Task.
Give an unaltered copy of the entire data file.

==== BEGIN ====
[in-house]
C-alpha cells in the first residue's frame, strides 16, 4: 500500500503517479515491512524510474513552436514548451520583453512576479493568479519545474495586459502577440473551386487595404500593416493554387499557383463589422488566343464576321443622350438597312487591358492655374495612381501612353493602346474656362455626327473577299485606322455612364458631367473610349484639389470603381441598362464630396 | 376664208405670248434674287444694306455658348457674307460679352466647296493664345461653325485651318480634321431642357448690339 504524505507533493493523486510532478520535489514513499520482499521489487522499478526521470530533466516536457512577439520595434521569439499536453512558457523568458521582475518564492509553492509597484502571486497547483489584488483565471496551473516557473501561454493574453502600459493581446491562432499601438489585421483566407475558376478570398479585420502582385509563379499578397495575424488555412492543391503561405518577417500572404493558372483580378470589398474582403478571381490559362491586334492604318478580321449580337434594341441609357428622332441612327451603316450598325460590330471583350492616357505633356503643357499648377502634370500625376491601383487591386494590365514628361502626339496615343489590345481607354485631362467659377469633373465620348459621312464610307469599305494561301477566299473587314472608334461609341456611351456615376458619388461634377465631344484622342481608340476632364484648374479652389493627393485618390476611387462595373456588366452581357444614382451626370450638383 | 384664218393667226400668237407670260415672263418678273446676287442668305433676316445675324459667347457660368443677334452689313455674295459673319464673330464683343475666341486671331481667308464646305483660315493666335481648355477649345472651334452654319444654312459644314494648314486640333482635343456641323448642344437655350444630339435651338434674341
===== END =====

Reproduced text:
[in-house]
C-alpha cells in the first residue's frame, strides 16, 4: 500500500503517479515491512524510474513552436514548451520583453512576479493568479519545474495586459502577440473551386487595404500593416493554387499557383463589422488566343464576321443622350438597312487591358492655374495612381501612353493602346474656362455626327473577299485606322455612364458631367473610349484639389470603381441598362464630396 | 376664208405670248434674287444694306455658348457674307460679352466647296493664345461653325485651318480634321431642357448690339 504524505507533493493523486510532478520535489514513499520482499521489487522499478526521470530533466516536457512577439520595434521569439499536453512558457523568458521582475518564492509553492509597484502571486497547483489584488483565471496551473516557473501561454493574453502600459493581446491562432499601438489585421483566407475558376478570398479585420502582385509563379499578397495575424488555412492543391503561405518577417500572404493558372483580378470589398474582403478571381490559362491586334492604318478580321449580337434594341441609357428622332441612327451603316450598325460590330471583350492616357505633356503643357499648377502634370500625376491601383487591386494590365514628361502626339496615343489590345481607354485631362467659377469633373465620348459621312464610307469599305494561301477566299473587314472608334461609341456611351456615376458619388461634377465631344484622342481608340476632364484648374479652389493627393485618390476611387462595373456588366452581357444614382451626370450638383 | 384664218393667226400668237407670260415672263418678273446676287442668305433676316445675324459667347457660368443677334452689313455674295459673319464673330464683343475666341486671331481667308464646305483660315493666335481648355477649345472651334452654319444654312459644314494648314486640333482635343456641323448642344437655350444630339435651338434674341